Another Monday night at Franklin Park

Posted by Tobias Carroll

There was a sizable crowd at Franklin Park last night for October’s installment of their reading series. That seemed logical: it was the release party for Nothing: A Portrait of Insomnia, Blake Butler‘s second book of 2011 (and first work of nonfiction), and the bill also included Alexander Chee, who read from his forthcoming novel The Queen of the Night.

The night’s theme was “Nocturnes,” and the poet Robin Beth Schaer led things off with a series of short pieces, naturalistic in their imagery and thematically appropriate for the night’s mood. She was followed by Sarah Rose Etter, who read the title story from her collection Tongue Party (which we reviewed here) — an discomfiting account of a father and daughter’s particular line of work, and how things go terribly wrong. I’m looking forward to reading more from Etter — her collection left me very impressed, and she seems to be delving into the realms of the fantastic, the transgressive, and the sensual and assembling the unexpected.

My first exposure to Scott McClanahan‘s work came when I saw him read at Book Thug Nation a few weeks ago. (Jason was hip to him much earlier.) And it’s difficult to describe the things that make his presence memorable without losing much of what makes them striking: his use of a small digital recorder to add music to the end of his reading, for one. I’ll just say that he’s a fine storyteller and able to add immediate weight to the selection read at a moment’s notice. His time at the microphone was one of the most impressive, musical readings I’d experienced since, well, the marathon readings for Butler’s There Is No Year in the spring. Afterwards, I picked up two of McClanahan’s collections; I’m looking forward to sitting down with both.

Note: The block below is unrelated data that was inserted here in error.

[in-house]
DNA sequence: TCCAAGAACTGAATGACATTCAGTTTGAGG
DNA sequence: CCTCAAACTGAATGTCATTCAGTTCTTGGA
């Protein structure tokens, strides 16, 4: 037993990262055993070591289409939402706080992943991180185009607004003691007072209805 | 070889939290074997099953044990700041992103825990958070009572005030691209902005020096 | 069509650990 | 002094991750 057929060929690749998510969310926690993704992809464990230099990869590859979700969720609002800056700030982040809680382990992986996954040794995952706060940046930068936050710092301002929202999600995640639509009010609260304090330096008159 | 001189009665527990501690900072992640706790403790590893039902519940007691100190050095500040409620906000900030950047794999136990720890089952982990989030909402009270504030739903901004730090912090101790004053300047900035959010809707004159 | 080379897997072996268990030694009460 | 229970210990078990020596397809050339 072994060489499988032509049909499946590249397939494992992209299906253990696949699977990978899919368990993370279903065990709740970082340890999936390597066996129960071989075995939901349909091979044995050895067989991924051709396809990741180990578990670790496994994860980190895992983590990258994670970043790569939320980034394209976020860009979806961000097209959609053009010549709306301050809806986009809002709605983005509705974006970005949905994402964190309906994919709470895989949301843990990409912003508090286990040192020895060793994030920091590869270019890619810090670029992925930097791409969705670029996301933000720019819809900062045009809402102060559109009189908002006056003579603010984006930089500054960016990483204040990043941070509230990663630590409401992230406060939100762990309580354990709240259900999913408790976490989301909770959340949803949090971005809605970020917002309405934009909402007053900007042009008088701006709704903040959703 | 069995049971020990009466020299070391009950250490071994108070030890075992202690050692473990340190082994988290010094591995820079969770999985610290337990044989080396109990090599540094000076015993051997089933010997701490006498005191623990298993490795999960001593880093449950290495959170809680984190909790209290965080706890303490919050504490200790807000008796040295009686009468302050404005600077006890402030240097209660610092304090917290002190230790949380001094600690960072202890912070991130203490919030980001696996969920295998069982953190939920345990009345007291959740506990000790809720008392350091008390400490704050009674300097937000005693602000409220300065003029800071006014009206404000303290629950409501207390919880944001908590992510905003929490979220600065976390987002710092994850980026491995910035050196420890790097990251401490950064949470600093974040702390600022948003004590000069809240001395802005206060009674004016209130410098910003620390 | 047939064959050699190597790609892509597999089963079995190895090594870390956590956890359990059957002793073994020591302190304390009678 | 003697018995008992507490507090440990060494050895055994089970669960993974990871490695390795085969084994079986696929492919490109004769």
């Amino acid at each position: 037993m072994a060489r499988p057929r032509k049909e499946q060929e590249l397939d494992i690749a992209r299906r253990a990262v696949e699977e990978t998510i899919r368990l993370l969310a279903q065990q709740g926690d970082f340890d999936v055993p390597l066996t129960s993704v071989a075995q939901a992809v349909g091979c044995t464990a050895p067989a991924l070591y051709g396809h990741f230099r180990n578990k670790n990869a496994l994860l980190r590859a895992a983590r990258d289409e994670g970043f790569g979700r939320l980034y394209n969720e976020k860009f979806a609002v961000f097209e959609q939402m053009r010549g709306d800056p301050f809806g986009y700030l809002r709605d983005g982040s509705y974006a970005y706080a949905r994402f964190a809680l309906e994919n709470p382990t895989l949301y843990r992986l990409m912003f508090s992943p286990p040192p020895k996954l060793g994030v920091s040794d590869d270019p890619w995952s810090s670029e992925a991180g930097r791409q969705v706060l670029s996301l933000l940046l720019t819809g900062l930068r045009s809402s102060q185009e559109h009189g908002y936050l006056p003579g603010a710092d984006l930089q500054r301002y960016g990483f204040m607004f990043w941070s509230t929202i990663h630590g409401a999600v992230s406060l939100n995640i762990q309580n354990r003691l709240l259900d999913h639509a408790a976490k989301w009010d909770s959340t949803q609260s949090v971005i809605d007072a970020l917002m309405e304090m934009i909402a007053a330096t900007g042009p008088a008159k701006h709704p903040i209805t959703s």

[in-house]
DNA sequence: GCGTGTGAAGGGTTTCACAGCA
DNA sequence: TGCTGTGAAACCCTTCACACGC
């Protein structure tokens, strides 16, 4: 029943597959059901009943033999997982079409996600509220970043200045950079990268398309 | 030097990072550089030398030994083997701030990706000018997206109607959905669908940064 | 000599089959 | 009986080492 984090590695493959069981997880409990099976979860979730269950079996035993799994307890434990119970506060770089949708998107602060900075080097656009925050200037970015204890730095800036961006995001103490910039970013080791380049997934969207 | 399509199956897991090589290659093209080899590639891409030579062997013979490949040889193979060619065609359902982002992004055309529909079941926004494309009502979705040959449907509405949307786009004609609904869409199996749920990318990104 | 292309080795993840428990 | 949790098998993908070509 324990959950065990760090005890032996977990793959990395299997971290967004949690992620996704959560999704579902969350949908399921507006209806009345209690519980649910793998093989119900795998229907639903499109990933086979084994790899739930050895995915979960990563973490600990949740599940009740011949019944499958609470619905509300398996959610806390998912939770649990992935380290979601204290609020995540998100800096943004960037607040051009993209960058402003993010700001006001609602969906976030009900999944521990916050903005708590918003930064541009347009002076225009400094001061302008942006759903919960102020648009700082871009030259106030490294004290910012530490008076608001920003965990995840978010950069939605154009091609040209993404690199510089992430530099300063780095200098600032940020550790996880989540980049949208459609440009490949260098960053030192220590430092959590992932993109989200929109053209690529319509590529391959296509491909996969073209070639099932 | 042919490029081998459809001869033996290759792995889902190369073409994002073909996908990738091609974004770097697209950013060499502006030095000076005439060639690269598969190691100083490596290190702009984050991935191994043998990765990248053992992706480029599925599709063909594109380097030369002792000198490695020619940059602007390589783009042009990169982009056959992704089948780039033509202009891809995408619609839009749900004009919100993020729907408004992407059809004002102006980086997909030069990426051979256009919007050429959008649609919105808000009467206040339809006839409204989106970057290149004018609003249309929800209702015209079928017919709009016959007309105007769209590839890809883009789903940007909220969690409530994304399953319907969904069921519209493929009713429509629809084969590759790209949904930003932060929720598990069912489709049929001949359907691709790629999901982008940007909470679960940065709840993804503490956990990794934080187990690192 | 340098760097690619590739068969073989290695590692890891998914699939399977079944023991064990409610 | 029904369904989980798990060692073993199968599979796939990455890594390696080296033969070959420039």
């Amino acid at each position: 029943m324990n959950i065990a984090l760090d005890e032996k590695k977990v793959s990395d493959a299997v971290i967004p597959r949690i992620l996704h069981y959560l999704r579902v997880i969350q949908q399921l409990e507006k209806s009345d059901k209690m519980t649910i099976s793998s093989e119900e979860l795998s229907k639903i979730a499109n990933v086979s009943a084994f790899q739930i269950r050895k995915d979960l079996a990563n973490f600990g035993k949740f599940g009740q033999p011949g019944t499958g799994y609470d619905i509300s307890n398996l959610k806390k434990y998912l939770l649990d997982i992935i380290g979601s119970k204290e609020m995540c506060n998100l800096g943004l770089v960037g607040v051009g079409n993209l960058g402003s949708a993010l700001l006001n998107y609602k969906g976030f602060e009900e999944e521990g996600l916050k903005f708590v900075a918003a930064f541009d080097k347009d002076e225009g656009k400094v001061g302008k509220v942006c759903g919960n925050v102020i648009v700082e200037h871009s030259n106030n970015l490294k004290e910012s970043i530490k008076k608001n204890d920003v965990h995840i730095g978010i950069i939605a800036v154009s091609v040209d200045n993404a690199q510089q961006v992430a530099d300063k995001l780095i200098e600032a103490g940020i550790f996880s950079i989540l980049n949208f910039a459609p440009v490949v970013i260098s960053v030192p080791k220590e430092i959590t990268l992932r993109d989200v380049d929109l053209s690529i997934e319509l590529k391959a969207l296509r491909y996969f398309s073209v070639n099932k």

Based on the excerpt that he read and his explanation of it, Chee’s novel, unlike his previous Edinburgh, is historical in its setting and — save a focus on the performance of music — appears to be very different. And Butler’s Nothing shares the disorienting imagery and sharp transitions of his fiction, albeit in a very different context. One passage, focused on the slow decay of inflated pink balloons, was immediately striking, and I’m eager to read the entire book before long.

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